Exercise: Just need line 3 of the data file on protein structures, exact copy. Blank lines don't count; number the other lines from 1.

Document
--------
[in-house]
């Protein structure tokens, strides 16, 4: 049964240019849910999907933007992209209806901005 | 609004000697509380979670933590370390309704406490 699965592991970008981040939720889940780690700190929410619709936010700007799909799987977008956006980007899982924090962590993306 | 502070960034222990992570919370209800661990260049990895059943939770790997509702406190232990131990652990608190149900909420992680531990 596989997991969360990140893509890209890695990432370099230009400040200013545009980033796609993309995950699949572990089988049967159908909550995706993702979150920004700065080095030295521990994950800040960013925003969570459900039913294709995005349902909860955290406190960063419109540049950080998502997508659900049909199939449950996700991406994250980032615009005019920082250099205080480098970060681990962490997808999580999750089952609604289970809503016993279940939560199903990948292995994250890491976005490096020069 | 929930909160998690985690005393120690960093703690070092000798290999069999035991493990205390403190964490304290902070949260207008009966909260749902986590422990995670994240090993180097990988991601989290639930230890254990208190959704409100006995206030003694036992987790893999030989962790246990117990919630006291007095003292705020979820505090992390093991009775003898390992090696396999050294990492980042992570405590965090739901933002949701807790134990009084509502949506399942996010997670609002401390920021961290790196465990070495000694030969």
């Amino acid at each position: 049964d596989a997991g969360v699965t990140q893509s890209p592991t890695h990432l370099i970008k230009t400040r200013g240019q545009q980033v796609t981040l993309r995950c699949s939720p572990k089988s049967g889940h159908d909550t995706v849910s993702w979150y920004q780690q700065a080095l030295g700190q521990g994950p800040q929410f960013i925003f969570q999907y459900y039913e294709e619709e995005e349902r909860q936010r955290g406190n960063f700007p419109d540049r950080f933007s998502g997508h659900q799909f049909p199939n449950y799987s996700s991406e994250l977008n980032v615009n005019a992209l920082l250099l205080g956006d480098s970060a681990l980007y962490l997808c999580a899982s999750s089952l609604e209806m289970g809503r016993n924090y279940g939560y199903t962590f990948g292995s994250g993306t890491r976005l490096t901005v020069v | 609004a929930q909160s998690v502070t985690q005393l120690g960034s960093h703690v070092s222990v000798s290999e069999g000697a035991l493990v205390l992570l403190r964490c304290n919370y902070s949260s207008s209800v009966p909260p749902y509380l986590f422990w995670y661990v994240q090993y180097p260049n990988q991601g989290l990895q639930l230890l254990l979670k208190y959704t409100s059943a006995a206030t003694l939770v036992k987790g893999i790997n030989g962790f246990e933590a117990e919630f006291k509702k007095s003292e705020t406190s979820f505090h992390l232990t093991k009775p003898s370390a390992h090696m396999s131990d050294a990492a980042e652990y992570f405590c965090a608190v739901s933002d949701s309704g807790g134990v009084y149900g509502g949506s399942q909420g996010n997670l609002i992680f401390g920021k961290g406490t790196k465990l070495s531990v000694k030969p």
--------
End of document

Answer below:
């Amino acid at each position: 049964d596989a997991g969360v699965t990140q893509s890209p592991t890695h990432l370099i970008k230009t400040r200013g240019q545009q980033v796609t981040l993309r995950c699949s939720p572990k089988s049967g889940h159908d909550t995706v849910s993702w979150y920004q780690q700065a080095l030295g700190q521990g994950p800040q929410f960013i925003f969570q999907y459900y039913e294709e619709e995005e349902r909860q936010r955290g406190n960063f700007p419109d540049r950080f933007s998502g997508h659900q799909f049909p199939n449950y799987s996700s991406e994250l977008n980032v615009n005019a992209l920082l250099l205080g956006d480098s970060a681990l980007y962490l997808c999580a899982s999750s089952l609604e209806m289970g809503r016993n924090y279940g939560y199903t962590f990948g292995s994250g993306t890491r976005l490096t901005v020069v | 609004a929930q909160s998690v502070t985690q005393l120690g960034s960093h703690v070092s222990v000798s290999e069999g000697a035991l493990v205390l992570l403190r964490c304290n919370y902070s949260s207008s209800v009966p909260p749902y509380l986590f422990w995670y661990v994240q090993y180097p260049n990988q991601g989290l990895q639930l230890l254990l979670k208190y959704t409100s059943a006995a206030t003694l939770v036992k987790g893999i790997n030989g962790f246990e933590a117990e919630f006291k509702k007095s003292e705020t406190s979820f505090h992390l232990t093991k009775p003898s370390a390992h090696m396999s131990d050294a990492a980042e652990y992570f405590c965090a608190v739901s933002d949701s309704g807790g134990v009084y149900g509502g949506s399942q909420g996010n997670l609002i992680f401390g920021k961290g406490t790196k465990l070495s531990v000694k030969p």